US Coins

Inside Coin World: Anti-slavery token has message

An 1838 abolitionist token offered not only a powerful message condemning slavery, it also promoted the concept of equal rights for women.

Original images provided by Michael Bugeja.

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1830s anti-slavery token’s powerful message

An 1838 abolitionist token bearing the message “Am I not a Woman and a Sister?” offers a powerful message. As Michael Bugeja writes in his “Home Hobbyist” column in the July 30, 2018, issue of Coin World, “The depiction of the woman was meant to evoke pity, and in doing so, may be justly criticized by today’s equity standards. At the time, though, the abolitionist intent was not to objectify her but to pierce the conscience in years leading up to the Civil War.”

He adds, “The token, commissioned by the American Anti-Slavery Society, not only was meant to end slavery but also to foster equal rights for women.” He also writes that the origin of the token “tracks back to 1830, when Elizabeth Margaret Chandler, an editor at the antislavery newspaper The Genius of Universal Emancipation, received a depiction of a kneeling woman with the motto ‘Am I not a sister and a woman?’” The image inspired her to write a poem that inspired the token as well.

Seeking something new to collect

In his “Designs of the Times” column, Brad Karoleff generally writes about the early Bust coinage of the United States. His July 30 column, however, focuses on coins that are several thousand years older than the coins of the late 18th and early 19th centuries. “I recently decided to collect another rather small but significant set of coins: those mentioned in the Bible,” he writes.

He discusses five coins, all mentioned in the Bible, though as he points out, the identifications of some pieces are based on numismatists’ best guesses. To learn what five coins he collected, read Brad’s column in the July 30 print and digital editions.

A numismatist’s visit to the ANA Summer Seminar

In a contribution to the “Guest Commentary” column, Richard Jozefiak writes about his recent weeklong attendance at the American Numismatic Association Summer Seminar in Colorado Springs, Colorado, where he took the course “Numismatic Publishing: A Practical Course on Writing about Coins.” The course was, he said, the highlight of his numismatic year.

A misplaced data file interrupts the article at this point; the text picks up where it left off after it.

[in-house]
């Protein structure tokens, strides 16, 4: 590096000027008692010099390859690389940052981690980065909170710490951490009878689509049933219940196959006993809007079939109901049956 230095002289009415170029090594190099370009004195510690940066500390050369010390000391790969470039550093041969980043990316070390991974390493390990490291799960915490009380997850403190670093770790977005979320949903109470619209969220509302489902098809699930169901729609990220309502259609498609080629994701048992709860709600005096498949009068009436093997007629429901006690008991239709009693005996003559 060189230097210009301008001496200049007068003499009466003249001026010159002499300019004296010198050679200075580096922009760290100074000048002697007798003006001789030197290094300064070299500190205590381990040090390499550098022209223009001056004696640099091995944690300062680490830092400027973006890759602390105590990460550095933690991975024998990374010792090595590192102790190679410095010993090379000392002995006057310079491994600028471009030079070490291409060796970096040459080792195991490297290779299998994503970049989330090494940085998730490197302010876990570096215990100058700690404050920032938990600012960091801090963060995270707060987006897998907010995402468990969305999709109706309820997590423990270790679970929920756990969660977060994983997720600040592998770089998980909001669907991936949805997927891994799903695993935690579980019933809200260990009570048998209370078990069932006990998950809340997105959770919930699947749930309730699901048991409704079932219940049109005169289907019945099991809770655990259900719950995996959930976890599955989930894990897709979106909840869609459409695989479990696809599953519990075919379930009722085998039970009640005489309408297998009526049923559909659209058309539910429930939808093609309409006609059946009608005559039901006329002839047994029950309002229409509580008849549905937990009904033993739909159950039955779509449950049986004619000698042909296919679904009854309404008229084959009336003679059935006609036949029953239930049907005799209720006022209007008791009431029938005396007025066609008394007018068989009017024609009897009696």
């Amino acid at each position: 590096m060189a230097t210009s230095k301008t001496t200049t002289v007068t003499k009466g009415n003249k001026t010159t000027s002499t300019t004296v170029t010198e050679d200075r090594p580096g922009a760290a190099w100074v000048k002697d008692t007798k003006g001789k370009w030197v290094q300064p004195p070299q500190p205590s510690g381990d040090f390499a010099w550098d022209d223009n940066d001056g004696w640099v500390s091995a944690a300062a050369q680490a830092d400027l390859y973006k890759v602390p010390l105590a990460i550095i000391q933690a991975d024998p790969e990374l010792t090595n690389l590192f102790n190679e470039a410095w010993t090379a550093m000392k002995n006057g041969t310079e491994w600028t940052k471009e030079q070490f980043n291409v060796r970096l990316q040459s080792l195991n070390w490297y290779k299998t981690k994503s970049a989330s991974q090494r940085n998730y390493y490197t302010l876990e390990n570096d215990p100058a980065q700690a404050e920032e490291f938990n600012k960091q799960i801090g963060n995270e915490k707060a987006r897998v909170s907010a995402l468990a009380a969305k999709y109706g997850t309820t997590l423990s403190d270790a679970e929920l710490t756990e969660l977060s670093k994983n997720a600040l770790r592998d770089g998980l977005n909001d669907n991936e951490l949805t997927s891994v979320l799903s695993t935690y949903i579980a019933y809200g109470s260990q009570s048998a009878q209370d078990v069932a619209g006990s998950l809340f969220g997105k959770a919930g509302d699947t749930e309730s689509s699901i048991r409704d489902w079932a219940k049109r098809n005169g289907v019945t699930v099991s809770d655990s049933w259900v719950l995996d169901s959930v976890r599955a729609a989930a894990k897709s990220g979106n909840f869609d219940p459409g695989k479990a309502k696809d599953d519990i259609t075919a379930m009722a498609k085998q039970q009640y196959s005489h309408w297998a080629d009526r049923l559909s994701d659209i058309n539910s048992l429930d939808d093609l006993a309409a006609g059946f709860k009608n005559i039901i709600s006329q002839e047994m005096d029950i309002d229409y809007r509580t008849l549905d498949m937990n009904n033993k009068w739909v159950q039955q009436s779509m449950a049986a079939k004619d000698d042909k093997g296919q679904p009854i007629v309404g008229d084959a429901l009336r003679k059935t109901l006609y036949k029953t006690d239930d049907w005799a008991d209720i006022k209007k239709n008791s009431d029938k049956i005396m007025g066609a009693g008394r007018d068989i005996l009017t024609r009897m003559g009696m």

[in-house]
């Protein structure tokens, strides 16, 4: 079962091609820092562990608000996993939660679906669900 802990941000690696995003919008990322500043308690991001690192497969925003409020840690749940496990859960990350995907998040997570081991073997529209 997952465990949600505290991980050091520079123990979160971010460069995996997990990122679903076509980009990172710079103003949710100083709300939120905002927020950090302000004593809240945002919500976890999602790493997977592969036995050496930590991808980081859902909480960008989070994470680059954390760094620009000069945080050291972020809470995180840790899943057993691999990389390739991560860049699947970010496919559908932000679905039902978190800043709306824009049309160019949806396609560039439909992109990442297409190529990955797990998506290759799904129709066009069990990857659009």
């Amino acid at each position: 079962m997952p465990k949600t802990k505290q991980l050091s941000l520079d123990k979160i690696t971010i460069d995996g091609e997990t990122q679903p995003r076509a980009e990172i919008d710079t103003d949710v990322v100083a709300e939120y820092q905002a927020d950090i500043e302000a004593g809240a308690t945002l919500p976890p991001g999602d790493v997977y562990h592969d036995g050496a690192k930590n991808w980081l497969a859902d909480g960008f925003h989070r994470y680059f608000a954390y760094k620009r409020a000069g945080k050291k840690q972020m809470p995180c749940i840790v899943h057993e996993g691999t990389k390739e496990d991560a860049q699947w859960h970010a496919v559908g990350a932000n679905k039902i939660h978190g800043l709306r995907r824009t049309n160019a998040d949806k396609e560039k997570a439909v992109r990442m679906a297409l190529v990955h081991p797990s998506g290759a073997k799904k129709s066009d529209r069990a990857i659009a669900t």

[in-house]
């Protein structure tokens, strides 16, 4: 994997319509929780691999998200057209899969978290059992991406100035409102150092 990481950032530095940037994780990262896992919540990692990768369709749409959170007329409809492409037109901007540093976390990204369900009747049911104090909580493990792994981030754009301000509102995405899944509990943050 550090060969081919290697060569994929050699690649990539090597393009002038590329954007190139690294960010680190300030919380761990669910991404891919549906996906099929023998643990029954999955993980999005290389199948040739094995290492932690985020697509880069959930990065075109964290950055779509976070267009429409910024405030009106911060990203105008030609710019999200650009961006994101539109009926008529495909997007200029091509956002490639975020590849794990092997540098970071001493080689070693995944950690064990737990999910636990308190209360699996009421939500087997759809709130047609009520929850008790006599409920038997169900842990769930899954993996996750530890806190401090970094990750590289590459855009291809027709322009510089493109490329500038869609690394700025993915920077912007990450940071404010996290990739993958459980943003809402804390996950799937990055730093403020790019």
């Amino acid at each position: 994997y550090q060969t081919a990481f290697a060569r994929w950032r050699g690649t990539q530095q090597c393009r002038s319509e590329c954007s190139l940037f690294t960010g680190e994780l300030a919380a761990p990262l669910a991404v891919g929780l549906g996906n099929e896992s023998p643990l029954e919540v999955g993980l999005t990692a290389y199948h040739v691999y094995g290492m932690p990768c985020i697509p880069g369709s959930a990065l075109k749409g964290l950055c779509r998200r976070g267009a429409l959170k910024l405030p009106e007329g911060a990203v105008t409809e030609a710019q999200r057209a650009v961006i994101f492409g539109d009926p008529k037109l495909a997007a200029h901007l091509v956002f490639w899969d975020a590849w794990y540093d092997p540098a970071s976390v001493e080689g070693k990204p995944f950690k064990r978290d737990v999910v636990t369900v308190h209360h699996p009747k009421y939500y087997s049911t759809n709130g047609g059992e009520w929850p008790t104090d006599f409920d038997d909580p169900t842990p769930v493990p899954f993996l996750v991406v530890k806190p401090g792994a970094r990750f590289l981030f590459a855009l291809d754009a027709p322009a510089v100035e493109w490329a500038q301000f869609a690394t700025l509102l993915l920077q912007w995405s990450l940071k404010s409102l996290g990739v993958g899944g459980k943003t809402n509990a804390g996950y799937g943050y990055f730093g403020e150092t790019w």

“The instructors and class members had a great synergy that contributed to the success and fun of the class,” he writes, adding more generally, “Summer Seminar is more than a numismatic class; it is a place to have fun, fellowship, and learning with other ANA members in and out of class.” Read why he believes collectors should attend the annual Summer Seminar themselves in his column, found only in Coin World’s print and digital editions.

Grading ‘solution’ in 1949 not a real solution

Q. David Bowers writes about the 1949 book Early American Cents by William H. Sheldon, which not only offered a detailed description of every known die marriage for the cents of 1793 to 1814, but also offered Sheldon’s scheme for grading and pricing the old copper large cents. After each coin was given a basal value, Sheldon provided a calculation for grading and pricing.

“Sheldon determined that a Fine 12 coin was worth three times as much as one grading Good 4, that an EF-40 coin was worth twice as much as a VF-20 coin, and so on. Based on his theory, an MS-60 coin was worth three times as much as a coin grading VF-20.” Sheldon’s solution was flawed from the start, since real-world pricing did not follow his calculations. Nonetheless, Sheldon’s grading system was the source for today’s 1 to 70 grading scale.

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